Overall, it’s taken consumers a while to begin requesting plant-based seafood. Nutrition aside, it’s also because animal welfare regarding lobsters and farmed fish doesn’t motivate vegetarians and vegans the same way cows do. This reason is mainly cultural and historical: fish is not considered meat under the Judeo-Christian culture, for instance, and so their consumption is acceptable.

Vegan items now contribute about 20% of their total revenue on chain stores and growing.  And the vegan menu continues to expand, from ‘prawn’ cocktail to ‘calamari’ strips and the recently added ‘lobster’ roll.

The truth is that alternative seafood presents an enormous opportunity for investors. There is an enormous potential to replicate the many types of seafood that end up on our plates. As well, shellfish allergy is the most common food allergy in many countries, thus creating an enormous potential for shellfish substitutes, much like lactose-sensitive people contributed to the expansion of dairy-free milk.

Some analysts, especially after the movie “Seaspiracy” believe that the transition from conventional seafood to plant-based versions will happen much faster than the shift from dairy milk to dairy-free, because of the high demand for seafood and the dwindling wild supply (and as many large fish species like the bluefin tuna are limited to catch). And even if ethical eaters are less concerned about the welfare of marine animals, awareness of the human rights abuses in global fishing chains and the potential depletion of certain marine species may be compelling.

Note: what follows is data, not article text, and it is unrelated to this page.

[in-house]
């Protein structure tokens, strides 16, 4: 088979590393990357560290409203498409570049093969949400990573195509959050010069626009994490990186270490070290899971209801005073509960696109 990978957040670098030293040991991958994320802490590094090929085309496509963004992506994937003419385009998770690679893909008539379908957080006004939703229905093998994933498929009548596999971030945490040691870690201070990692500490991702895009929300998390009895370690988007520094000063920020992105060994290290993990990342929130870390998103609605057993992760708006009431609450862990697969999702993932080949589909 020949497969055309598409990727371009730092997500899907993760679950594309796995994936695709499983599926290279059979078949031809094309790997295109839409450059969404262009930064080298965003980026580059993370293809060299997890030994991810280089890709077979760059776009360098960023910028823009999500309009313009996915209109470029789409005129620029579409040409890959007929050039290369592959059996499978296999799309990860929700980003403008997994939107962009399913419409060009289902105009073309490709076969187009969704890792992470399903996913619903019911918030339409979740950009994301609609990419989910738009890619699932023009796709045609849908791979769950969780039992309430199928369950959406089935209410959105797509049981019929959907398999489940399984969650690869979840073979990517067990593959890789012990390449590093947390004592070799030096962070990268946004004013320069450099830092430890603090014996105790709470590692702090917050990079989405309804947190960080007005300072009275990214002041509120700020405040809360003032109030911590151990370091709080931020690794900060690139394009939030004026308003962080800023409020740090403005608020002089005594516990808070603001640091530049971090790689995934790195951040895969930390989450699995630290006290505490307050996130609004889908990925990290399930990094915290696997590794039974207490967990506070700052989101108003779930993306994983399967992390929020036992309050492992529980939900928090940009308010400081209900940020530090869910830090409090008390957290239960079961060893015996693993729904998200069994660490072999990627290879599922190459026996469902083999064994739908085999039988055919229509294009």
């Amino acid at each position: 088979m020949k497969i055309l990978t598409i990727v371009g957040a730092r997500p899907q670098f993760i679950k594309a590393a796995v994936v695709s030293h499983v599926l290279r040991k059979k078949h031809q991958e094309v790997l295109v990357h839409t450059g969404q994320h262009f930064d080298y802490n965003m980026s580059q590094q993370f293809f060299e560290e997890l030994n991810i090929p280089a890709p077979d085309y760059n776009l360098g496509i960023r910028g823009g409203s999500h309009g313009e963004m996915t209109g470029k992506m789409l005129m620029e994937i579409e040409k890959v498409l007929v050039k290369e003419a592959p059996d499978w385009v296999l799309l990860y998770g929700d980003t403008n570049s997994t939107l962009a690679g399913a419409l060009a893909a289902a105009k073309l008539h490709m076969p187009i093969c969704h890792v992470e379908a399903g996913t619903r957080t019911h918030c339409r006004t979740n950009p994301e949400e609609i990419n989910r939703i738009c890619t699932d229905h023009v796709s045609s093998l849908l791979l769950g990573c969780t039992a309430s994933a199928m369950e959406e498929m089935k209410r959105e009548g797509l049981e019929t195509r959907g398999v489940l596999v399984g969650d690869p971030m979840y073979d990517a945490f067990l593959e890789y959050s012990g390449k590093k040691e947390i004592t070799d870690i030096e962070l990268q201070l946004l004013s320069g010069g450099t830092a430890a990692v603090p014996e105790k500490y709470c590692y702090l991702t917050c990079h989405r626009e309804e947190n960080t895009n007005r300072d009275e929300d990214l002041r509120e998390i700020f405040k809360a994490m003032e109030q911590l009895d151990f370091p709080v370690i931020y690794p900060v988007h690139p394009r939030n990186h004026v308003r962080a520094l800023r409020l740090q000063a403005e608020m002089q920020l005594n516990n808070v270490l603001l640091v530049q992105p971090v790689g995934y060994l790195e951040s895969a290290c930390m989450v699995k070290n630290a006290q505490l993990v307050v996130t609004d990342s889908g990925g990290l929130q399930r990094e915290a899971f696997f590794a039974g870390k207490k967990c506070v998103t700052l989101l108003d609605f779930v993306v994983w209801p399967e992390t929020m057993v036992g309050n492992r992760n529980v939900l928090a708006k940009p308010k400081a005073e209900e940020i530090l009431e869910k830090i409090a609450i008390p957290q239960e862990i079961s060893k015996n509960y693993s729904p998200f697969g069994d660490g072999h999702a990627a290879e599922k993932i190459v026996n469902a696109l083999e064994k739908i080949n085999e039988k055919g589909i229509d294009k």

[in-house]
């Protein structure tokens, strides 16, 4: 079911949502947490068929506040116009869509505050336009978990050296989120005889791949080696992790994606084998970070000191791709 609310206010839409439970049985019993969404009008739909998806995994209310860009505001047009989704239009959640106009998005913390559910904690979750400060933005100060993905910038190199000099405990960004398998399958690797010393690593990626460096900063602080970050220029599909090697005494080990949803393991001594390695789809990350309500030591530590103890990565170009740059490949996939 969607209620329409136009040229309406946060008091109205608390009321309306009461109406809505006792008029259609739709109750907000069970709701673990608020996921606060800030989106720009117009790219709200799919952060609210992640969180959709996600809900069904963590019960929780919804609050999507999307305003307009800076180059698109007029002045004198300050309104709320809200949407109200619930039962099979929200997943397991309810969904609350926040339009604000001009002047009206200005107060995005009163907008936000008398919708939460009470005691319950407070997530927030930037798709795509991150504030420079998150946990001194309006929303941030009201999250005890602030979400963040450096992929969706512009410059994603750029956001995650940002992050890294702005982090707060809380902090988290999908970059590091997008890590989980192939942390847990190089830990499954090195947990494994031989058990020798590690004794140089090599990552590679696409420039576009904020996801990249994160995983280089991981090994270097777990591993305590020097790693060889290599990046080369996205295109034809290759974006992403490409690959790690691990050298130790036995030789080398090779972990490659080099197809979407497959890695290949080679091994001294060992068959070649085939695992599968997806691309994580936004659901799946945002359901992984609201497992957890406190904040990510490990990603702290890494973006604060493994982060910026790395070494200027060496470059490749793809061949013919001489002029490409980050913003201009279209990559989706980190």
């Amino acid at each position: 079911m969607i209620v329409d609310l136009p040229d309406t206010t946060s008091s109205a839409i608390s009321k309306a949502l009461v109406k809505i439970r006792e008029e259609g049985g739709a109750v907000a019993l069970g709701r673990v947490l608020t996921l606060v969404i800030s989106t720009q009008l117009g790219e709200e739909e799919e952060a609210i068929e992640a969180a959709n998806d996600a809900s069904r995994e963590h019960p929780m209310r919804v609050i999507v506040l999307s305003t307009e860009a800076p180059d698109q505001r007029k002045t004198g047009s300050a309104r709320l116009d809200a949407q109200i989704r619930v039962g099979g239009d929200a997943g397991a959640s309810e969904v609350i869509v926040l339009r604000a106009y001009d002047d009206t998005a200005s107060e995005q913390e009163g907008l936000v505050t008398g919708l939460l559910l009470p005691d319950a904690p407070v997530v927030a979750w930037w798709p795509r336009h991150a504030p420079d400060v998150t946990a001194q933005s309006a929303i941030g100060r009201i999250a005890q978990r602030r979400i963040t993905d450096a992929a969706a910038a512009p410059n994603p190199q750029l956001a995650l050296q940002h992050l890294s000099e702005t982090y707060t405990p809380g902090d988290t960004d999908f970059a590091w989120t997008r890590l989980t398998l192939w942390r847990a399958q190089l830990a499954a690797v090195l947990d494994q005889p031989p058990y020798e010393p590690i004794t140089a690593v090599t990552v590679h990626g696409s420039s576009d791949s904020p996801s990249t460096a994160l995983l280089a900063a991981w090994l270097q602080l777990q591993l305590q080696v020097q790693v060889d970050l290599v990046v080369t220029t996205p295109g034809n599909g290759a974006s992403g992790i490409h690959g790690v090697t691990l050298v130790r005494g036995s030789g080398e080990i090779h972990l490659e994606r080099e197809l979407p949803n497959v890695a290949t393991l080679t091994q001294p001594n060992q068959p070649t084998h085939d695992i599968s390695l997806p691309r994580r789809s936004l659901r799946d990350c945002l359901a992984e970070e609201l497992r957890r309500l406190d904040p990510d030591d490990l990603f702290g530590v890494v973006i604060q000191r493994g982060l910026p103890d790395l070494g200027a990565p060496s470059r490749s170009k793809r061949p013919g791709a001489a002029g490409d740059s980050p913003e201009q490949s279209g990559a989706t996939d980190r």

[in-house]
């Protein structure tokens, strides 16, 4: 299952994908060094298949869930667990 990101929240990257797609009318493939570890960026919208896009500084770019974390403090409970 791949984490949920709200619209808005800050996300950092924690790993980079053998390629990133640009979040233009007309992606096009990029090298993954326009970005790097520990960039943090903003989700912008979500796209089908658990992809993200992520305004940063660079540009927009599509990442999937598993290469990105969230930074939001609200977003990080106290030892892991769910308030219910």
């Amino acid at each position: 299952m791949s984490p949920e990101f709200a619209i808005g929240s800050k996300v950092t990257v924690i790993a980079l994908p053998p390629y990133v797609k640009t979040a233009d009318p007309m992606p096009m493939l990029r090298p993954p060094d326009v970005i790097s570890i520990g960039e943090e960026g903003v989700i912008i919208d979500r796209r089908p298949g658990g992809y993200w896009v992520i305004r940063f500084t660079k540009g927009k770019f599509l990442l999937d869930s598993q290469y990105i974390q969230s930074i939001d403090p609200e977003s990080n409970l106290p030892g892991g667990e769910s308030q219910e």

In the past year and a half, we’ve seen an increasing number of product launches and fundraising rounds. A single company or investor could have an outsize impact on the overall market, so could a government.

Let’s take the example of Singapore. They have been moving away from their dependence on imported food and they have become a leader in alternative seafood. The Singapore Institute of Food and Biotechnology Innovation began collaborating in August 2019 with the Singaporean branch of Sophie’s Kitchen, a US plant-based seafood company, on fermenting microalgae to produce a protein substitute.

Singapore’s Shiok Meats corporation is working on cell-based crustacean products easily could become the first cell-based seafood company to enter the market. Sandhya Sriram, the CEO of Shiok Meats, explains that the company has received grants, tax rebates, and regulatory assistance from the Singaporean government thus far, and is hoping to obtain additional funding and manufacturing support in the future.